Regina Romero, a councilwoman in Tucson, Arizona, beat back two Democratic challengers to become the party's mayoral candidate and be in position to potentially become the first Latina and the first woman to serve as the city's mayor.
Romero, 44, who was also the first Latina elected to the city council, will face an independent candidate in the Nov. 5 election. On Tuesday, she won almost 49.5 percent of the votes, while her main challenger Steve Farley got 37.7 percent and Randi Dorman finished with 12 percent.
While Arizona has historically been dominated by Republicans, Tucson is known as a relatively safe Democratic stronghold. No Republican ran in the primary, and Libertarian and Green Party candidates received only a few dozen votes each. Romero is a favorite to win in November.
Tucson has had a Latino mayor before — in 1875. Mexican American businessman Estevan Ochoa was elected mayor of the city when Arizona was still a territory.
Romero, according to her city of Tucson biography, is the youngest of six children and the first in her family to vote. She is the daughter of immigrants from Mexico and is an Arizona native.
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She most recently has been working as the director of Latino engagement at the Tucson-based Center of Biological Diversity, an environmental and wildlife conservation organization. On her campaign site, she states that she is running because "we all deserve a safe, clean, just, and sustainable city that provides economic opportunity to all working families."
A political action committee connected to CHISPA, a Tucson environmental justice group focused on Latinos and a program of the League of Conservation Voters, had worked during the primaries to educate Latino voters on the disproportionate impact climate change has on them.
CHISPA’s Vianey Olivarria said the group's PAC backed Romero's mayoral bid and worked on her behalf to improve her name recognition and spread word about her experience in community service and her work on the city council.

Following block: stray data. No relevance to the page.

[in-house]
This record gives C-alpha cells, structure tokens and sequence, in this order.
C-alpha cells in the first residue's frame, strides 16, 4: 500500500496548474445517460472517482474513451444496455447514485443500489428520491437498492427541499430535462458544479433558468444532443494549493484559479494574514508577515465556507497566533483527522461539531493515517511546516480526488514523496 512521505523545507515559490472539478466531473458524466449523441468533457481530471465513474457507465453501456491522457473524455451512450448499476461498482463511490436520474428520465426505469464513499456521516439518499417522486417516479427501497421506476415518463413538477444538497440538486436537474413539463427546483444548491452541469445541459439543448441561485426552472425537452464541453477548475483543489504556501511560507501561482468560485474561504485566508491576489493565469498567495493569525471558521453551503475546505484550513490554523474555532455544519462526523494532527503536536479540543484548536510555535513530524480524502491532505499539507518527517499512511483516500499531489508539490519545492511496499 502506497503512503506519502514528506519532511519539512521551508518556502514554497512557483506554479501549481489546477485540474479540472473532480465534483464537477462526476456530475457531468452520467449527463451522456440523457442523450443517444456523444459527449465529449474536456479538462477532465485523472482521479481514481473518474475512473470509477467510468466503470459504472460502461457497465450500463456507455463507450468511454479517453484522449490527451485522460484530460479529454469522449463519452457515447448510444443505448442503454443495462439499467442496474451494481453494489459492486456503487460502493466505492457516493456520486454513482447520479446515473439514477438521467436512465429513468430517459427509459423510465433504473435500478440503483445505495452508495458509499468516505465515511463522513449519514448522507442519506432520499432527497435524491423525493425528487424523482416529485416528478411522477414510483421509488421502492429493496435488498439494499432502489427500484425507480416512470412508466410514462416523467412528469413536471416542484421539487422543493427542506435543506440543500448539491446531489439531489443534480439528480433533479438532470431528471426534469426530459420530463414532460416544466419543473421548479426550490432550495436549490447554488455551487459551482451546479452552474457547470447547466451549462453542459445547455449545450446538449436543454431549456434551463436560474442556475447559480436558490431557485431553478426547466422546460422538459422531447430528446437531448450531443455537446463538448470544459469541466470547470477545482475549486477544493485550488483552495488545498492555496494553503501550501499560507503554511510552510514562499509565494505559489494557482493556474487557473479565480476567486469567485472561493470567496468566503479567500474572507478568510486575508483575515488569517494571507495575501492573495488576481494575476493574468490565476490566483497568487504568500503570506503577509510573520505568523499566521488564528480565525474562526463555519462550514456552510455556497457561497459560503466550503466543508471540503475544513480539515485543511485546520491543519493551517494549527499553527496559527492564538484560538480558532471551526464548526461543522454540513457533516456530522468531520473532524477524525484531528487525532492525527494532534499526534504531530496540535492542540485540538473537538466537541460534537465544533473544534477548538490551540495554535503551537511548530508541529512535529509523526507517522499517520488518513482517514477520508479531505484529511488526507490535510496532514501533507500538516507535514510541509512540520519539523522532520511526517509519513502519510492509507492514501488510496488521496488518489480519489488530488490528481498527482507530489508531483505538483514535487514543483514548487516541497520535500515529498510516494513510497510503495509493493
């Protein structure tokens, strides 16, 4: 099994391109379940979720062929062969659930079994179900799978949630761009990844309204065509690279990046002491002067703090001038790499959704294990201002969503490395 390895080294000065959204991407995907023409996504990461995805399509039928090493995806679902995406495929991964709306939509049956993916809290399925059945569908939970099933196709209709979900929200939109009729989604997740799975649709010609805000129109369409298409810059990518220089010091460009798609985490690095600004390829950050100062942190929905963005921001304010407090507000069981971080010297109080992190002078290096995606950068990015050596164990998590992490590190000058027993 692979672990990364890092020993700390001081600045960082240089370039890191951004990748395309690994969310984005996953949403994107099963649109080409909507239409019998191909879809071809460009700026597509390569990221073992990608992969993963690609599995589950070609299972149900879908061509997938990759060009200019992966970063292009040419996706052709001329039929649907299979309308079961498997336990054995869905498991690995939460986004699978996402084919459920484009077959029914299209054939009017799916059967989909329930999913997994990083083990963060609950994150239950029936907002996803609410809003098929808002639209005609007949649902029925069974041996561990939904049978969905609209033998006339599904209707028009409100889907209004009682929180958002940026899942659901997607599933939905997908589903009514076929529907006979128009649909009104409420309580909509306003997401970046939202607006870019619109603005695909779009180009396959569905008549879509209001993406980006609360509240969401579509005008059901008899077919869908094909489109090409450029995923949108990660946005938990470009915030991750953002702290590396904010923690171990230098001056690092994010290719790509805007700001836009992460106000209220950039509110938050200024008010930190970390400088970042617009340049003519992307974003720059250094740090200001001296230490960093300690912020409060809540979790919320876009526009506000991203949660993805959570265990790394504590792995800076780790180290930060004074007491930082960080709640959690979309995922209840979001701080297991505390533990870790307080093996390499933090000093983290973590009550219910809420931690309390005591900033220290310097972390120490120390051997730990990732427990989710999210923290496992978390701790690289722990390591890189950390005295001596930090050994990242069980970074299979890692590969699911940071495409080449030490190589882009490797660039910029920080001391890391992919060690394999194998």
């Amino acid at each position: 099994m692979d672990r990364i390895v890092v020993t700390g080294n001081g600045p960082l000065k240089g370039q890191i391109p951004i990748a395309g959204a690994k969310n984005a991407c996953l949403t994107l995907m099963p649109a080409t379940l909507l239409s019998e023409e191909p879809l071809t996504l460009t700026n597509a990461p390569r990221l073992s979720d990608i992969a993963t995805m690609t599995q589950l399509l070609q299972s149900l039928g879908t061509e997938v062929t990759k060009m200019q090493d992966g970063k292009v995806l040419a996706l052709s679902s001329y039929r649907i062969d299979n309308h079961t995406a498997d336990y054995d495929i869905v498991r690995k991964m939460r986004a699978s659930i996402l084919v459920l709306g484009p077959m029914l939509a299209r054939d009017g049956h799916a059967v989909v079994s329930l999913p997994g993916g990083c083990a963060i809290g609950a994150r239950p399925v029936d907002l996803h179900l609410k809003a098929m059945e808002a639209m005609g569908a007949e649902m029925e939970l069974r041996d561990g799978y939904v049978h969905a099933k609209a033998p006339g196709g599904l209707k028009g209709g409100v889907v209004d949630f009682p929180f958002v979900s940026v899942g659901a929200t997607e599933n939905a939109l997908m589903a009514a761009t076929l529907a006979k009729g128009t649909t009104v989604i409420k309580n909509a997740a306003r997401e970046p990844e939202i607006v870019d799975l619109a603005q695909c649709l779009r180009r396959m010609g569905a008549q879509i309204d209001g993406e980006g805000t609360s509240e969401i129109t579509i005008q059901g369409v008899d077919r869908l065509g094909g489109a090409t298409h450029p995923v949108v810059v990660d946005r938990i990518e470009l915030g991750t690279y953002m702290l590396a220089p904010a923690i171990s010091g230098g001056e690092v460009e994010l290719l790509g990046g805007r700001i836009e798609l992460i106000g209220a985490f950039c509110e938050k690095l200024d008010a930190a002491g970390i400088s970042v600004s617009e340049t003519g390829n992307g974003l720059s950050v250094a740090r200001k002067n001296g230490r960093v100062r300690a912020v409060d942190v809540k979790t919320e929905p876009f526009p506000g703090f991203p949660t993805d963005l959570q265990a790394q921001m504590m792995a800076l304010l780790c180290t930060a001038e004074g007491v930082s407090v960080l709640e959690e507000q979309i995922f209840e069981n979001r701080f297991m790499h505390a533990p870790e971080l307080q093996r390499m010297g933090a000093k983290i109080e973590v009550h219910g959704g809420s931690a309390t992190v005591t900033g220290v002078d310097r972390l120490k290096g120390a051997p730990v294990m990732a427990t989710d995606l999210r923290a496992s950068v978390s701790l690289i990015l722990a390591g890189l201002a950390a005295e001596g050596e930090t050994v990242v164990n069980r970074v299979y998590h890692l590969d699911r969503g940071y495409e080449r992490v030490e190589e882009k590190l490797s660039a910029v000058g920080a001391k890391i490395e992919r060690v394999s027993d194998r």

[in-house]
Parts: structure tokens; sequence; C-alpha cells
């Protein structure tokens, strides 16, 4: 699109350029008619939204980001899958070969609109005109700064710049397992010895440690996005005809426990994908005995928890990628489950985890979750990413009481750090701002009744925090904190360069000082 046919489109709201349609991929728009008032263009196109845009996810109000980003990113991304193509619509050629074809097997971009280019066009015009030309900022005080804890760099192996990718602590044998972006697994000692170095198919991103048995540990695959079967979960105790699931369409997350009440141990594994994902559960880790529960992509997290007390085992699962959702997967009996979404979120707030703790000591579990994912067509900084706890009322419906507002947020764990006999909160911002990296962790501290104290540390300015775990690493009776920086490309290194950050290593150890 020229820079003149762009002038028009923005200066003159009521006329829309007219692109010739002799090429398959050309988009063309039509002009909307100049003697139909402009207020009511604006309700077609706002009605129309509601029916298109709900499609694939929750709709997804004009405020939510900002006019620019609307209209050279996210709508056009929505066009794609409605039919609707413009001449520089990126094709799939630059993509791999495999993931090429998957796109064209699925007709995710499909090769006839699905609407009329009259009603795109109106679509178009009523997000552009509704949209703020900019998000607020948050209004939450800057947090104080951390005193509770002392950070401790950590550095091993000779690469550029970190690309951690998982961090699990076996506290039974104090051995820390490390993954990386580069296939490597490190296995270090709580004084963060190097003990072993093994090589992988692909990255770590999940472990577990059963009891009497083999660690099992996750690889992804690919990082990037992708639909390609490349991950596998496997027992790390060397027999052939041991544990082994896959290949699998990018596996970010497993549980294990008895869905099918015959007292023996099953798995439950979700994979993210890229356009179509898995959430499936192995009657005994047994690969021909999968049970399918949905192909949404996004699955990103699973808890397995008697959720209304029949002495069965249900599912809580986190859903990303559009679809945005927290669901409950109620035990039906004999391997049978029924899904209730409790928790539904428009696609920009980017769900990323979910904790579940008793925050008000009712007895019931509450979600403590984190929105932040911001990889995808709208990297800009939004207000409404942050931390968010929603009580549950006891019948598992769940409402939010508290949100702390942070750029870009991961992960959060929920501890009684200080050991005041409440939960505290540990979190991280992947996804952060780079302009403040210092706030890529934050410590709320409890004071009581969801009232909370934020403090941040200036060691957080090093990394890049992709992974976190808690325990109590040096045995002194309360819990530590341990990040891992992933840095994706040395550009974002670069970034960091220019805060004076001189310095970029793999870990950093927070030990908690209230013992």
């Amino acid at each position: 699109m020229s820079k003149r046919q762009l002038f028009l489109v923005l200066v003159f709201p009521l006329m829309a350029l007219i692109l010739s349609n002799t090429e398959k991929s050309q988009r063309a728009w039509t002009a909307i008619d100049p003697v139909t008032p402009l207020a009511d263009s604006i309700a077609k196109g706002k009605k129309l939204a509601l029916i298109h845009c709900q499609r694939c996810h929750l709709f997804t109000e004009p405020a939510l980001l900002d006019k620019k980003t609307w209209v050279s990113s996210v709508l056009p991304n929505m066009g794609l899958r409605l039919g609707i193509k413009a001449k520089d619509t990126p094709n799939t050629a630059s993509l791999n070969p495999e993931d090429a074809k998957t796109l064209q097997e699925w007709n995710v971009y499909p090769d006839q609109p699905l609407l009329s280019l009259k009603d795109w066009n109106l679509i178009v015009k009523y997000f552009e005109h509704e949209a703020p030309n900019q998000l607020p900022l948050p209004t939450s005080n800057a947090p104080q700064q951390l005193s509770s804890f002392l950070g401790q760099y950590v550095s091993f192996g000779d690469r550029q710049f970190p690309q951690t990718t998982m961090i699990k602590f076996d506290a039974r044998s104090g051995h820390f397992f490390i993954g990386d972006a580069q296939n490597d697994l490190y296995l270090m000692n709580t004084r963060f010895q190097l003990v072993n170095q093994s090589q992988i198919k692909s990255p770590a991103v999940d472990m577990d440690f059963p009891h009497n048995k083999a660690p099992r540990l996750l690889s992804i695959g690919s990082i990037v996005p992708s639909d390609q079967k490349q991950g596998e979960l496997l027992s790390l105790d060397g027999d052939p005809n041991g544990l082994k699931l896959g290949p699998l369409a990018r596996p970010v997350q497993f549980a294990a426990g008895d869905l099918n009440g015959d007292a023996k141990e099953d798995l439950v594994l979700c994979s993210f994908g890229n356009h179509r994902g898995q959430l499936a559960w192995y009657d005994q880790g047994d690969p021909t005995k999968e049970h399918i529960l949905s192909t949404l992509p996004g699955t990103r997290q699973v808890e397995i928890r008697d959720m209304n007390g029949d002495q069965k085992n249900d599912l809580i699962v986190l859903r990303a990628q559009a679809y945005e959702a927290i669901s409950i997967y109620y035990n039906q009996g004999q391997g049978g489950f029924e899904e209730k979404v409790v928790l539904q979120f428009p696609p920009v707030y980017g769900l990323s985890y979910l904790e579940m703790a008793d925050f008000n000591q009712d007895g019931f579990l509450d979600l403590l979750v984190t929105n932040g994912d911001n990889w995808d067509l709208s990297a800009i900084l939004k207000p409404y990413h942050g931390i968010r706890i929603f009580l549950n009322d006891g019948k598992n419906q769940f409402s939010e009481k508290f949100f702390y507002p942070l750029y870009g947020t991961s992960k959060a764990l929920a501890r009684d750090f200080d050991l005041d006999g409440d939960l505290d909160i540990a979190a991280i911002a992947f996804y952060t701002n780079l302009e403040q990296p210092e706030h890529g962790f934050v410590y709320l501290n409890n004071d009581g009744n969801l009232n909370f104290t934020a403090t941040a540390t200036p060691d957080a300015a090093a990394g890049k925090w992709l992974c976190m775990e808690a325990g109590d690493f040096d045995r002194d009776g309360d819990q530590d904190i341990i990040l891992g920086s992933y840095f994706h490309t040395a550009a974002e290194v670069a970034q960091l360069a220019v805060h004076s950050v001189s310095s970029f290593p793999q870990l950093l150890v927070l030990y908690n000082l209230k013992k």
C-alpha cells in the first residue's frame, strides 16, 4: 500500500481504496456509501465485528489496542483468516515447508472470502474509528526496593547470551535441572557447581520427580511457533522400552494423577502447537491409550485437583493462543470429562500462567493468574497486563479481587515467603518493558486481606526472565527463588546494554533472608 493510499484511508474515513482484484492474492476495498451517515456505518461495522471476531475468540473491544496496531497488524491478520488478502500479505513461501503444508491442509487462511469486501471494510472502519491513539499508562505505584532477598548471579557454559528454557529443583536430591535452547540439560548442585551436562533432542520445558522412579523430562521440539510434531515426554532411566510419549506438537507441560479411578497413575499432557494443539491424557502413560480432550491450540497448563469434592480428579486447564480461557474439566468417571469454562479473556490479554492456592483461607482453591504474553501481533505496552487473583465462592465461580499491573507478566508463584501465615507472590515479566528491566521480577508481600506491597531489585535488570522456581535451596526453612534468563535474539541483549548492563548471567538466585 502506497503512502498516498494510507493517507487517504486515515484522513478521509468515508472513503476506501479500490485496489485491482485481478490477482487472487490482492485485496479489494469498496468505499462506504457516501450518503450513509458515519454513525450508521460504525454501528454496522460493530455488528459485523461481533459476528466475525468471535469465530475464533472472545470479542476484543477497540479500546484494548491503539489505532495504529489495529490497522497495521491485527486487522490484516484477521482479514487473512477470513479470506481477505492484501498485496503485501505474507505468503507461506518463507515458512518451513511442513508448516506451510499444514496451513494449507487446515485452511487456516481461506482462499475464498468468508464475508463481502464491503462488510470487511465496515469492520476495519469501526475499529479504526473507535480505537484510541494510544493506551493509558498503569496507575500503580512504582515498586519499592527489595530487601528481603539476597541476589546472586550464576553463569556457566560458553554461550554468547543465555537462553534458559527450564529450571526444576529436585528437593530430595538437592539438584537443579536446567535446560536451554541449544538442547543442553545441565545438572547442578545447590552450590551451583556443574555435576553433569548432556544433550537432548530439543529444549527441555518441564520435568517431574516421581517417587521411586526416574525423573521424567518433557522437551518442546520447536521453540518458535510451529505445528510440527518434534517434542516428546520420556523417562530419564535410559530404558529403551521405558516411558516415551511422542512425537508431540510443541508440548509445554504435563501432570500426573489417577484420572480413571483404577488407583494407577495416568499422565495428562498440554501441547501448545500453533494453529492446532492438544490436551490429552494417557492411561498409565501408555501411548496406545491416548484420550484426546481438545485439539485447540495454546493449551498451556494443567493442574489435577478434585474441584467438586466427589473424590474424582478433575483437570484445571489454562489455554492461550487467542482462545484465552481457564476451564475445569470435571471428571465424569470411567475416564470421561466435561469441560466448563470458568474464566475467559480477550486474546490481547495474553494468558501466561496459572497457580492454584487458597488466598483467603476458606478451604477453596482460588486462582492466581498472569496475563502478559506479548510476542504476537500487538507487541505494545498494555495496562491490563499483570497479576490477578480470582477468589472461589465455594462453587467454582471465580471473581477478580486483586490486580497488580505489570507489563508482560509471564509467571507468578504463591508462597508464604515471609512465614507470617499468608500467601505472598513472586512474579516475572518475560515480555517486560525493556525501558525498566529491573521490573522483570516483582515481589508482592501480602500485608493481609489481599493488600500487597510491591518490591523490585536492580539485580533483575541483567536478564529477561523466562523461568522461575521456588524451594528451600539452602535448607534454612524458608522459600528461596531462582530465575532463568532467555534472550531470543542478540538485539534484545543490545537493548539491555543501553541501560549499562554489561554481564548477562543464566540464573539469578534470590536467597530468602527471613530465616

"We support a candidate that puts community and environment first," the PAC said in a July endorsement. The group called her a "bold environmentalist" in a Facebook post after she won the primary Tuesday.
Tucson was not the only city with an election. Phoenix held a widely anticipated special election to determine the fate of its light rail. Proposition 105 was viewed by activists and Phoenix Mayor Kate Gallego as an attempt by corporate and outside interests to kill public transportation; the proposition called for prohibiting spending on light rail expansion.
The proposition lost by an almost 2-to-1 margin, with 62 percent of voters striking down the measure, and just under 38 percent supporting it. Latino precincts in Phoenix do not appear to have been a big factor in the special election.
Conservatives have sought to end light rail expansion, largely framing the project as economically unviable and one that would serve few people.
Those arguments have often been viewed by activists as opposition to investment in minority and poor communities.
With higher voter turnout and voter participation in Tucson and Phoenix, experts are wondering if these results portend a higher voter interest in Arizona politics.
Tucson and Phoenix make up a third of Arizona’s population and Phoenix has traditionally served as a weather vane for Arizona politics. Last year, Krysten Sinema, who is a Democrat, won the U.S. Senate election and Democrats took several statewide offices, including treasurer, secretary of state and the superintendent of public education.
Arizona’s federal delegation in Washington is majority Democratic, with five out of nine in the U.S. House being Democrats, along with Sen. Sinema.
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